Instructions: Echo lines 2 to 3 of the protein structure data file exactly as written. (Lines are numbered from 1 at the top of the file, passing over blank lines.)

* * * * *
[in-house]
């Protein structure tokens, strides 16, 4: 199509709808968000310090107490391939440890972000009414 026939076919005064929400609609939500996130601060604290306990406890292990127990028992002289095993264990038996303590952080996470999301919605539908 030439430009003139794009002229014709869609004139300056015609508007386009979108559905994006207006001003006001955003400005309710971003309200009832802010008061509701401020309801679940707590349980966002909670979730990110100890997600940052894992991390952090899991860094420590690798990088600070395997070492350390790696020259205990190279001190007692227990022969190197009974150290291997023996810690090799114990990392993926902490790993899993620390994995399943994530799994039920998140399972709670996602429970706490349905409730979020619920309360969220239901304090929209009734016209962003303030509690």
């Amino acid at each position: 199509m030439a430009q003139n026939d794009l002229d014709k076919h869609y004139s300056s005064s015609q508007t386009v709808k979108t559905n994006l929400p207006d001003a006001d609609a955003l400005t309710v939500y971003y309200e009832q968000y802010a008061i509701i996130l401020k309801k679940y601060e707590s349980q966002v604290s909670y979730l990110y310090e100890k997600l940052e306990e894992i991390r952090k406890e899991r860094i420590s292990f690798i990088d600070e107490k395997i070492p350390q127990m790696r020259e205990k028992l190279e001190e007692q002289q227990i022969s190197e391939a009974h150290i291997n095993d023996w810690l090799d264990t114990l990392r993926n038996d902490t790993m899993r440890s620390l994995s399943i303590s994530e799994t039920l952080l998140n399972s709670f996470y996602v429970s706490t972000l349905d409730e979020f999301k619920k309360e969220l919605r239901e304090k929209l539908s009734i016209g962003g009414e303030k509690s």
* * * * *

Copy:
């Protein structure tokens, strides 16, 4: 199509709808968000310090107490391939440890972000009414 026939076919005064929400609609939500996130601060604290306990406890292990127990028992002289095993264990038996303590952080996470999301919605539908 030439430009003139794009002229014709869609004139300056015609508007386009979108559905994006207006001003006001955003400005309710971003309200009832802010008061509701401020309801679940707590349980966002909670979730990110100890997600940052894992991390952090899991860094420590690798990088600070395997070492350390790696020259205990190279001190007692227990022969190197009974150290291997023996810690090799114990990392993926902490790993899993620390994995399943994530799994039920998140399972709670996602429970706490349905409730979020619920309360969220239901304090929209009734016209962003303030509690």
């Amino acid at each position: 199509m030439a430009q003139n026939d794009l002229d014709k076919h869609y004139s300056s005064s015609q508007t386009v709808k979108t559905n994006l929400p207006d001003a006001d609609a955003l400005t309710v939500y971003y309200e009832q968000y802010a008061i509701i996130l401020k309801k679940y601060e707590s349980q966002v604290s909670y979730l990110y310090e100890k997600l940052e306990e894992i991390r952090k406890e899991r860094i420590s292990f690798i990088d600070e107490k395997i070492p350390q127990m790696r020259e205990k028992l190279e001190e007692q002289q227990i022969s190197e391939a009974h150290i291997n095993d023996w810690l090799d264990t114990l990392r993926n038996d902490t790993m899993r440890s620390l994995s399943i303590s994530e799994t039920l952080l998140n399972s709670f996470y996602v429970s706490t972000l349905d409730e979020f999301k619920k309360e969220l919605r239901e304090k929209l539908s009734i016209g962003g009414e303030k509690s």